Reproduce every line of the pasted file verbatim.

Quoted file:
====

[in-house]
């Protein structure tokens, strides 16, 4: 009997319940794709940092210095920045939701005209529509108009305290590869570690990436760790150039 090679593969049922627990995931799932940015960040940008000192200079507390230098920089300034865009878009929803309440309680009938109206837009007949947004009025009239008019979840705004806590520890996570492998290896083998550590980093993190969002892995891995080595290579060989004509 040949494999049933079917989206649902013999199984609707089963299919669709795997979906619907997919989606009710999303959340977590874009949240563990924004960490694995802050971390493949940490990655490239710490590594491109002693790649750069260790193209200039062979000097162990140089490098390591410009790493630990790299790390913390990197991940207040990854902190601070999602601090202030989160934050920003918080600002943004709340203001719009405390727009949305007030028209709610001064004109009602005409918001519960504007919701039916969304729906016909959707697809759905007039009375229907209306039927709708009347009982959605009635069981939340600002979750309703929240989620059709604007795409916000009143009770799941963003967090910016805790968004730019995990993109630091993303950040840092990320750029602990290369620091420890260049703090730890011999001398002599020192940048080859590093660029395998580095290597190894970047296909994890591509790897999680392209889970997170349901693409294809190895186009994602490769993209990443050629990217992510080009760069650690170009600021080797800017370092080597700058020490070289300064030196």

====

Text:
[in-house]
């Protein structure tokens, strides 16, 4: 009997319940794709940092210095920045939701005209529509108009305290590869570690990436760790150039 090679593969049922627990995931799932940015960040940008000192200079507390230098920089300034865009878009929803309440309680009938109206837009007949947004009025009239008019979840705004806590520890996570492998290896083998550590980093993190969002892995891995080595290579060989004509 040949494999049933079917989206649902013999199984609707089963299919669709795997979906619907997919989606009710999303959340977590874009949240563990924004960490694995802050971390493949940490990655490239710490590594491109002693790649750069260790193209200039062979000097162990140089490098390591410009790493630990790299790390913390990197991940207040990854902190601070999602601090202030989160934050920003918080600002943004709340203001719009405390727009949305007030028209709610001064004109009602005409918001519960504007919701039916969304729906016909959707697809759905007039009375229907209306039927709708009347009982959605009635069981939340600002979750309703929240989620059709604007795409916000009143009770799941963003967090910016805790968004730019995990993109630091993303950040840092990320750029602990290369620091420890260049703090730890011999001398002599020192940048080859590093660029395998580095290597190894970047296909994890591509790897999680392209889970997170349901693409294809190895186009994602490769993209990443050629990217992510080009760069650690170009600021080797800017370092080597700058020490070289300064030196």